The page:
We now describe one procedure for providing data synchronization in a system before a write operation can be completed to the host system relative to be diagrammatic illustration in FIG. 5. First, the write is received for particular data extents within a storage volume to first controller 106, next, the controller which receives the write must first allocate space for the data within the its local cache and then bring the day in from the host system. At this point, the data may not be consistent between the controllers or between the first controller (controller A) 106 and the backing storage medium or volume 110 and a third step, the write is received by the second controller (controller B) 108 for the same data extents within the storage volume 110 as was previously written to the first controller 106. The fourth step, the second controller (controller B) must first gave permission to accept the data from controller A 106. This is accomplished by making a lock request to controller A for the data extent.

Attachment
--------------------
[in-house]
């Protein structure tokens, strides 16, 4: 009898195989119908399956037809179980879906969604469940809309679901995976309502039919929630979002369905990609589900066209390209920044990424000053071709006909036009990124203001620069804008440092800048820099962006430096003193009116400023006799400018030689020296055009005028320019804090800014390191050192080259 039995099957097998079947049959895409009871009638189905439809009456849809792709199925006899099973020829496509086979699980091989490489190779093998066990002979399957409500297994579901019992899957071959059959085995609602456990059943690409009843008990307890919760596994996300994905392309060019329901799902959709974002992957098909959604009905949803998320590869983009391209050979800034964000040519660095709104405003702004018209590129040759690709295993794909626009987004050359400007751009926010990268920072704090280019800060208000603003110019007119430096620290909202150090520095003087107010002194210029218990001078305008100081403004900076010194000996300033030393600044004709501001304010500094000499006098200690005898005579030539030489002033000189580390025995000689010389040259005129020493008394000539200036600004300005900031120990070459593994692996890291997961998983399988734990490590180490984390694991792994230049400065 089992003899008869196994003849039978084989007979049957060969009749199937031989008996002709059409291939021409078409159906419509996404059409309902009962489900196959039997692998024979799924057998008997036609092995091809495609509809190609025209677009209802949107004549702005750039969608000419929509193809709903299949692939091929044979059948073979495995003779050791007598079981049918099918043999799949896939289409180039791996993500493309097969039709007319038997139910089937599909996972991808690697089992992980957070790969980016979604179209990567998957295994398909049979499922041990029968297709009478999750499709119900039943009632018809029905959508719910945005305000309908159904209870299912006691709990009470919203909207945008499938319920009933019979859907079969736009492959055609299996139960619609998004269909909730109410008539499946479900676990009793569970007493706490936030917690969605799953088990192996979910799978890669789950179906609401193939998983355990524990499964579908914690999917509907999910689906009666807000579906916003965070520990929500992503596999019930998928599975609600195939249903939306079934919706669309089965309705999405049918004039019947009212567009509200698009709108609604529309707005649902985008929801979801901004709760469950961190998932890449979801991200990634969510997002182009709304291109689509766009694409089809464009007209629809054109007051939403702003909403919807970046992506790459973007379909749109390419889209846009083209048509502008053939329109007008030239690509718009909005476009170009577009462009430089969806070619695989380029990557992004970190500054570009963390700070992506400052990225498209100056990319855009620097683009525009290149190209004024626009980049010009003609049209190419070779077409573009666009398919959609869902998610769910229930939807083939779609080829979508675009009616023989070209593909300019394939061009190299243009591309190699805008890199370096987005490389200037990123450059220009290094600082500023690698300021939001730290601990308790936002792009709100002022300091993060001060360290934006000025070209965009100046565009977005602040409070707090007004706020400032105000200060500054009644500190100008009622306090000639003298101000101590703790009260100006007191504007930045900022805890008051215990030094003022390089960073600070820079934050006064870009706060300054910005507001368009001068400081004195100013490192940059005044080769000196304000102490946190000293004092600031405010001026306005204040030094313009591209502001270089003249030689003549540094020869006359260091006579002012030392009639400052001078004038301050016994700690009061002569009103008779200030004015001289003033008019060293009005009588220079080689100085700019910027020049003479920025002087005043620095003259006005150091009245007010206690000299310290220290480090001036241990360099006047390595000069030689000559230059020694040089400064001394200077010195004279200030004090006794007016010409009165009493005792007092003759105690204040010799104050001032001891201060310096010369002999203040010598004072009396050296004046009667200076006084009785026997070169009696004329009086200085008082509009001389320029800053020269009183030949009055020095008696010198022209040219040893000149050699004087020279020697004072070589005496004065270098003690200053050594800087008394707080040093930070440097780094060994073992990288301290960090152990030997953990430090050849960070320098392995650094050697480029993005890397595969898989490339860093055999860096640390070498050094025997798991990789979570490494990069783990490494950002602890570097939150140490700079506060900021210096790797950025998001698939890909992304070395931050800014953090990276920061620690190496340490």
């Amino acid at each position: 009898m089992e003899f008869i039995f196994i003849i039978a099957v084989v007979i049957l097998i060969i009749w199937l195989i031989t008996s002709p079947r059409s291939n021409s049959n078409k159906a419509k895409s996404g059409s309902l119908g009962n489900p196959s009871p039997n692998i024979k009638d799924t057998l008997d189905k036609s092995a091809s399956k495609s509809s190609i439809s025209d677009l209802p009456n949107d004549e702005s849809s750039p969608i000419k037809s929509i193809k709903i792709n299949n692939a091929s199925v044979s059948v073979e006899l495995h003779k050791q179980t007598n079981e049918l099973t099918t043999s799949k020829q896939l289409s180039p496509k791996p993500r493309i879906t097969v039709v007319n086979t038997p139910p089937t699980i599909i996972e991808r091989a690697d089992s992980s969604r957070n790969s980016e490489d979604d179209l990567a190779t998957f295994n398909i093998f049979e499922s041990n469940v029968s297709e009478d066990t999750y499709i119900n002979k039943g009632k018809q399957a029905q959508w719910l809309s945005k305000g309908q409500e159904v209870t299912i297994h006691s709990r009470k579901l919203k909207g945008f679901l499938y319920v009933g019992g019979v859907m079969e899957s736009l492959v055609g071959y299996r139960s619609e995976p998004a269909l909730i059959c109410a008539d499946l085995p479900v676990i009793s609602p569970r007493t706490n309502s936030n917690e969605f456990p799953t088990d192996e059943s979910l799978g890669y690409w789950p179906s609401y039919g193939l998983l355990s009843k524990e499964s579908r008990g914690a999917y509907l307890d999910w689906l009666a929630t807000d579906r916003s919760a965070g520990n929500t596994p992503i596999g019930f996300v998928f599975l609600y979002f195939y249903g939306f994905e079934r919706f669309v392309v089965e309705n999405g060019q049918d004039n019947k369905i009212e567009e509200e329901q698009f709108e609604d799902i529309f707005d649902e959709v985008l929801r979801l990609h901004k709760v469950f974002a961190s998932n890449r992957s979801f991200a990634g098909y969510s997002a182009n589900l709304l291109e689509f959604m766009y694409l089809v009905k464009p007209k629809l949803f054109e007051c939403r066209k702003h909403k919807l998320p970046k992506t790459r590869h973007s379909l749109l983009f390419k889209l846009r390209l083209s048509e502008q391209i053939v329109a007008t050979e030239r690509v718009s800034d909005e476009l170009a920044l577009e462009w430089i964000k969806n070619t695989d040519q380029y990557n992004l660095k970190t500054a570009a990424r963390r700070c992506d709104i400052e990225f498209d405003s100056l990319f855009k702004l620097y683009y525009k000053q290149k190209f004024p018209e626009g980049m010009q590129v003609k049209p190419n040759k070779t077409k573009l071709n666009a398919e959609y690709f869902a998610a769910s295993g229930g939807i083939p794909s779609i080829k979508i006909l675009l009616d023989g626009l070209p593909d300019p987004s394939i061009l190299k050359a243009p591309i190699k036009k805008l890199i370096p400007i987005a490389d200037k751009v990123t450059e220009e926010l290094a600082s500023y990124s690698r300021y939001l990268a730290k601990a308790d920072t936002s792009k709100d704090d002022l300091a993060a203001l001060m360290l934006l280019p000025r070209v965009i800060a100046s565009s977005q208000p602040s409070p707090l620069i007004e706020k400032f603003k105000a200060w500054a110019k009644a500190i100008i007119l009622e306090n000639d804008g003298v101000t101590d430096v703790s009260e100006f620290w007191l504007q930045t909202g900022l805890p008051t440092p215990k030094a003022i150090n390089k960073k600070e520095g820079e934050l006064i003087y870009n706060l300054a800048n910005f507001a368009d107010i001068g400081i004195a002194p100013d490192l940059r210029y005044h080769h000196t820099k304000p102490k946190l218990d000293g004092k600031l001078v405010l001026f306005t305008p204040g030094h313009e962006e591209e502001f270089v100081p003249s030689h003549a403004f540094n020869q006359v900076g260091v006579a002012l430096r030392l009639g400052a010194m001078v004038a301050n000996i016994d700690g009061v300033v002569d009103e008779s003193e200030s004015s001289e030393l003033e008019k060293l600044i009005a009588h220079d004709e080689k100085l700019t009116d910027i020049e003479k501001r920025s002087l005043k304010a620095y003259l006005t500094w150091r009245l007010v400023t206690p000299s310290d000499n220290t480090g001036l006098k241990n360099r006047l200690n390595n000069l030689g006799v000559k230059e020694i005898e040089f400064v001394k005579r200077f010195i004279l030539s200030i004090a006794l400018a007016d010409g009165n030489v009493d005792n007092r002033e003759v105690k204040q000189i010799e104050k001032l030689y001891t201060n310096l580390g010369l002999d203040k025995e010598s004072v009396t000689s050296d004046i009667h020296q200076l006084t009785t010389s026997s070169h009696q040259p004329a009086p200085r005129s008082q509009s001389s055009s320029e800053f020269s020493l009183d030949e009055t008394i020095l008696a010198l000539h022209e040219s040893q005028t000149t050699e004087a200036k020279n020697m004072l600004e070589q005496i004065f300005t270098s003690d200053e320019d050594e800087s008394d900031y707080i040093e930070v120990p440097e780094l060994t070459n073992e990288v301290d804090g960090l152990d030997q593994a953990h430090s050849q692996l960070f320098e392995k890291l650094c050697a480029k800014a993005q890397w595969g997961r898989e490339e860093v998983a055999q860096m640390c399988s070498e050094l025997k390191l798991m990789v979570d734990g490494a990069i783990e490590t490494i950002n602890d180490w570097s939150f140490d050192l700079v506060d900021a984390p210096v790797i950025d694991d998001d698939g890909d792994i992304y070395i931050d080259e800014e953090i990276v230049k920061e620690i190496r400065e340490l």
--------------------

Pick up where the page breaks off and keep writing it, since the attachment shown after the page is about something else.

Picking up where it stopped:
In a fifth step, controller A 106 must first move the previously written data to the backing storage medium 110. At this point the data has been synchronized between controller A and controller B since the new data has not been received by controller B. in step sex, the data in controller A which overlaps the data extent which was requested by controller B must now be invalidated. The combination of invalidated the data, and insuring that any new request for the data extent through controller A must first be granted by controller B completes the requirements for providing data synchronization. In step 7, after the data has been written to the backing storage medium 110, and cache lines within the data extent are invalidated, the lock request can be granted to controller B. In step eight, controller B can now acquire the required cache lines and accept data from the host system.